Letter to the Editor
Comment on "A Rare Cause of Neonatal Breast Abscess and Mastitis: Foeniculum vulgare and Powerfull Massage"
Kose and colleagues1 attribute an intriguing case of breast abscess and enlargement in an exclusively breast-fed infant to infection, breast massage and maternal ingestion of fennel tea. Their inferences around the causal role of the tea rely heavily on the co-incidence of symptoms and tea ingestion as well as extrapolation based on the reputation of anethole as estrogenic. Anethole is a major component of essential oils from fennel (Foeniculum vulgare (Mill.), Apiaceae) and also a major component of fennel teas (FT).2 Kose et al cite two papers to support the premise that anethole is estrogenic.3,4 However, as described below, neither paper is convincing and belie the fact that the estrogenic activity of anethole is disputable.
The first citation3 does not report original data regarding the estrogenic activity of fennel essential oils (FEO) or anethole, instead citing a review article5 to assert that they are estrogenic. However, the review5 contains no empirical evidence to confirm the estrogenic activity of anethole. Rather, the review5 casts doubt on it by suggesting that polymers and oxidation products of anethole, instead of anethole itself, may be the estrogenic compounds in FEO.
The second citation4 supporting the statement that anethole is estrogenic does contain original data consistent with this idea but is not definitive. Using the assay regarded as the "gold standard" there was a significant increase in uterine weights of juvenile rats after application of 80 mg/kg bw anethole for three days. However, no information about the provenance of the anethole or its purity is provided. As mentioned above, polymers and oxidation products of anethole have been implicated as the more likely estrogenic compounds present in FEO.5 If the anethole tested contained these impurities, a false positive result may have occurred. So despite an apparently positive result from the gold standard method, uncertainty remains around the estrogenic activity of anethole. Since the first paper contains no relevant data, and the second contains questionable data, there are currently insufficient data to conclude that anethole is estrogenic and the idea should not be propagated as a certainty.
Another point to note is that ingestion of FT is not equivalent to ingestion of FEO. The two preparations have markedly different compositional profiles. FT are aqueous infusions containing a dilute mixture of volatile and non-volatile compounds.2 FEO are lipophilic, non-aqueous mixtures of volatile compounds. While some of the volatile, relatively hydrophobic compounds occurring in FEO do also occur in the teas, FT contain additional compounds not found in the oils including the putative phytoestrogen quercetin glucuronide.2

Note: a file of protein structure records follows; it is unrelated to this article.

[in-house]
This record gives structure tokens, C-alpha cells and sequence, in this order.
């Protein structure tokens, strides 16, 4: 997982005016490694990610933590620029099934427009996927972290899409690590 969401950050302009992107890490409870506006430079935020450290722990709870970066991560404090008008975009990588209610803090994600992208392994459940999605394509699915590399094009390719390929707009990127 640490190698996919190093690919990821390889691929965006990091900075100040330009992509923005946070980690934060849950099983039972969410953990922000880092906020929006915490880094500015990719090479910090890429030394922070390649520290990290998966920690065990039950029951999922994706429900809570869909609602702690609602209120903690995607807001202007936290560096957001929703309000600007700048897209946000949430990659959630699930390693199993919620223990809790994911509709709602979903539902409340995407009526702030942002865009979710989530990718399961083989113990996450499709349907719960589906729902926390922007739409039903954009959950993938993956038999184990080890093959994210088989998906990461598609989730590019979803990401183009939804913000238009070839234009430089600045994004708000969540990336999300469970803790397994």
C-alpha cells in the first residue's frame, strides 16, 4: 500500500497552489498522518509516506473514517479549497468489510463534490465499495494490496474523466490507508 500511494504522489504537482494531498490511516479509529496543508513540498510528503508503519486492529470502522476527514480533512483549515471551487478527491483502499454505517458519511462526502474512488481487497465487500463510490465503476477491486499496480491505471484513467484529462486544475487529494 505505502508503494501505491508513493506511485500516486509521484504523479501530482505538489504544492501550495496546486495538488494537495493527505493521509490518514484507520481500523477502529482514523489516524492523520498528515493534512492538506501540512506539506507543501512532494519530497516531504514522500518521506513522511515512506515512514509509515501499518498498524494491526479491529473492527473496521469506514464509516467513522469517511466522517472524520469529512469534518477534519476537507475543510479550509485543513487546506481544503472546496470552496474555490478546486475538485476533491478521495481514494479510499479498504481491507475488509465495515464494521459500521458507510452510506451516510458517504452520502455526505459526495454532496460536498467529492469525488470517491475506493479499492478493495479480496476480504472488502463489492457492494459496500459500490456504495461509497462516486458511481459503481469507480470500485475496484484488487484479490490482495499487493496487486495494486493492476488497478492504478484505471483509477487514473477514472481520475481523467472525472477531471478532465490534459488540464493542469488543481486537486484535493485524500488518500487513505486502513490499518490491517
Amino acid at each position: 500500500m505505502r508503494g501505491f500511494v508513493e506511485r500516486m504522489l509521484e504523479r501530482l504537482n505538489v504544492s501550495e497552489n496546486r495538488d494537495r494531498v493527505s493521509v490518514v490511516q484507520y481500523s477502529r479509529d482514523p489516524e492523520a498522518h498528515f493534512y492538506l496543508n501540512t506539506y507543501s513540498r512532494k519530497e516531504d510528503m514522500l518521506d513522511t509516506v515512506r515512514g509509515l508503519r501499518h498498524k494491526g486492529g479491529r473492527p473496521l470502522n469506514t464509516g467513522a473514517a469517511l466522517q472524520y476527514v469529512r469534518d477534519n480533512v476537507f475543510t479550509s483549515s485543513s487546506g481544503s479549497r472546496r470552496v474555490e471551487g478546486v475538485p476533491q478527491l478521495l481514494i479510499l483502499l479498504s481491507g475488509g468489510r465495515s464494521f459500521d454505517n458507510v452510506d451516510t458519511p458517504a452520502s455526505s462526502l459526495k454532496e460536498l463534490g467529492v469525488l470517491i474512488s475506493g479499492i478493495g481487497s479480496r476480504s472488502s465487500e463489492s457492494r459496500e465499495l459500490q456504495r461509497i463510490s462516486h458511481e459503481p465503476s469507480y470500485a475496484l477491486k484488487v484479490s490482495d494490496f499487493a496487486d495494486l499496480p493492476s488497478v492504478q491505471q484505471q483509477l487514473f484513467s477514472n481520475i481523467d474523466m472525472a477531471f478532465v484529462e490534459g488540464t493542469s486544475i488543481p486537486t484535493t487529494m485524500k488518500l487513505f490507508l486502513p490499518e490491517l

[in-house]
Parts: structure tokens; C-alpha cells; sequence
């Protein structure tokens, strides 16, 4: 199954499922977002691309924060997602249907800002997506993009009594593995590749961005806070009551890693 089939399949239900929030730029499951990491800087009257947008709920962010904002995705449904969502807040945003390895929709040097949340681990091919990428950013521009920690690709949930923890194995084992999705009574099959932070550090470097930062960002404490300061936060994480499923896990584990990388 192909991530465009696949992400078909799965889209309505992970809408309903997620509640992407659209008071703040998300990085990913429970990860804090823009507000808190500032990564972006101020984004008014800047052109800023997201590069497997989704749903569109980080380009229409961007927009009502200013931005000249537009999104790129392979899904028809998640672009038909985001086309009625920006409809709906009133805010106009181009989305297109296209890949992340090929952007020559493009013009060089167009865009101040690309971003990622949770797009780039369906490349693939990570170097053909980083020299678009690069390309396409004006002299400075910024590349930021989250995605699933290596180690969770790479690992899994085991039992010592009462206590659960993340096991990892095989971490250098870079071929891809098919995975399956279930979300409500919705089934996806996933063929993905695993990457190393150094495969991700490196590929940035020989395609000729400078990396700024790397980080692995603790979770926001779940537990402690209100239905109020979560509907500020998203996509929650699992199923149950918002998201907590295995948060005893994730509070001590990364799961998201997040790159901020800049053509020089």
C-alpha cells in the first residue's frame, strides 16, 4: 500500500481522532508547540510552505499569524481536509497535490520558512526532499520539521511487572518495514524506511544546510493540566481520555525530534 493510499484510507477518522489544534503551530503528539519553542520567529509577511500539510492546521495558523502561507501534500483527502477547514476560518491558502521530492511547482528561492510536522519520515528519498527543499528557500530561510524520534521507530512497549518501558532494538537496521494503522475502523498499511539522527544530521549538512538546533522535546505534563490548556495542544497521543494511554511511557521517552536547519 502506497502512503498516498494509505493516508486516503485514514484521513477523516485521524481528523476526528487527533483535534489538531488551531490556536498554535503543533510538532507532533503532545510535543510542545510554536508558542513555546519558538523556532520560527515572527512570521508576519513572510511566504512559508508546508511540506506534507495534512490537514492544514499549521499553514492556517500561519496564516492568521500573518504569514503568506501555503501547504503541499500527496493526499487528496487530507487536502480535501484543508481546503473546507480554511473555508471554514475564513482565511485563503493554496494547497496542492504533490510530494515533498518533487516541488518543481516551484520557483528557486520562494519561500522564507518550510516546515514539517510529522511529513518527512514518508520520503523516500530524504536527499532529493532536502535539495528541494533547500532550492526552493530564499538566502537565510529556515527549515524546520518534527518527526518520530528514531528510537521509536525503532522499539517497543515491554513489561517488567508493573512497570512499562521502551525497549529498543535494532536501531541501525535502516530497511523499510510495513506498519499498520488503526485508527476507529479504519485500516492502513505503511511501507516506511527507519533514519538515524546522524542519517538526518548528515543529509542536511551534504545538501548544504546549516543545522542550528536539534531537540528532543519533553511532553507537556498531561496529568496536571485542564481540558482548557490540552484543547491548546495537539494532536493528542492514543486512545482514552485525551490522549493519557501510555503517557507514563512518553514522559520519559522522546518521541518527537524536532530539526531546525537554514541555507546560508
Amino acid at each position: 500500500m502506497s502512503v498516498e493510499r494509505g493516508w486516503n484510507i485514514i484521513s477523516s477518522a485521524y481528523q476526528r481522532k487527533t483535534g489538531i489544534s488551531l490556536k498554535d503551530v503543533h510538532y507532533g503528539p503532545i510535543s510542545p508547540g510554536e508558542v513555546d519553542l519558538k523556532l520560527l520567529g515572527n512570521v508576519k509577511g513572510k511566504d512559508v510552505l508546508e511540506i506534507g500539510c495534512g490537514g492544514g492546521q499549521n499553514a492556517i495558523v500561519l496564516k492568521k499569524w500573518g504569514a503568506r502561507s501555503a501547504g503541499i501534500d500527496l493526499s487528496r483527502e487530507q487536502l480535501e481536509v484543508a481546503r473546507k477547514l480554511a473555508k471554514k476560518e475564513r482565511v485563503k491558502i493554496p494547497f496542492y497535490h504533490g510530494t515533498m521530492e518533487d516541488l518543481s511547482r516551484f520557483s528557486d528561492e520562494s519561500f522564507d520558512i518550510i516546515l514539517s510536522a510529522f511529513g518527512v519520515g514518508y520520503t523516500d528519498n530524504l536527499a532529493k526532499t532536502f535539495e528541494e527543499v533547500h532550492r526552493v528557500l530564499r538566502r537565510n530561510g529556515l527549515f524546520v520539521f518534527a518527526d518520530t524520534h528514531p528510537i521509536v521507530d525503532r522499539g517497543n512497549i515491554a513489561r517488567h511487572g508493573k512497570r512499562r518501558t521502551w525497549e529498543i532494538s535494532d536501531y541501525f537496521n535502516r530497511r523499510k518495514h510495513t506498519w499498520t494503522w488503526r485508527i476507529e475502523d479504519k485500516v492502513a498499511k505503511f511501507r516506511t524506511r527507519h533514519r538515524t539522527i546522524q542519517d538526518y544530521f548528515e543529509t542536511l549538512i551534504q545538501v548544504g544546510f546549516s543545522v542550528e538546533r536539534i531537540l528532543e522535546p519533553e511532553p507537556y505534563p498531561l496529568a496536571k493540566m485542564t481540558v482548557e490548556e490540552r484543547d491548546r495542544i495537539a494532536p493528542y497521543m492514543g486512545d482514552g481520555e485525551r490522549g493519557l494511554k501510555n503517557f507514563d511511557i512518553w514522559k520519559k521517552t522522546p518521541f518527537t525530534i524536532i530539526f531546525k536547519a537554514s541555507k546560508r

It may be that FT do exert estrogenic effects when ingested. However, the identity of any active compounds is far from established. Unconditional statements that anethole has estrogenic activity do not reflect the mixed nature of the limited evidence available in the literature and neglect the possibility that other compounds from FT may contribute to any such effects. In light of the widespread use of FT, the question of their estrogenic activity, including that of anethole, should be clarified with further investigation.
School of Medicine and Pharmacology (M503),
The University of Western Australia
35 Stirling Hwy, Crawley WA 6009, Australia
Translational Renal Research Group,
Harry Perkins Institute of Medical Research,
6 Verdun St, Nedlands WA 6009, Australia
Correspondence to: Dr. CF Carson
1. Kose F, Ozcan E, Sonmez K, Turkyilmaz C, Karabulut R, Turkyilmaz Z. A rare cause of neonatal breast abscess and mastitis: Foeniculum vulgare and powerfull massage (Letter to the Editor). HK J Paediatr (new series) 2016;21:131.
2. Bilia AR, Fumarola M, Gallori S, Mazzi G, Vincieri FF. Identification by HPLC-DAD and HPLC-MS analyses and quantification of constituents of fennel teas and decoctions. J Agric Food Chem 2000;48:4734-8.
3. Javidnia K, Dastgheib L, Samani SM, Nasiri A. Antihirsutism activity of fennel (fruits of Foeniculum vulgare) extract-a double-blind placebo controlled study. Phytomedicine 2003;10:455-8.
4. Dhar SK. Anti-fertility activity and hormonal profile of trans-anethole in rats. Indian J Physiol Pharmacol 1995;39:63-7.
5. Albert-Puleo M. Fennel and anise as estrogenic agents. J Ethnopharmacol 1980;2:337-44.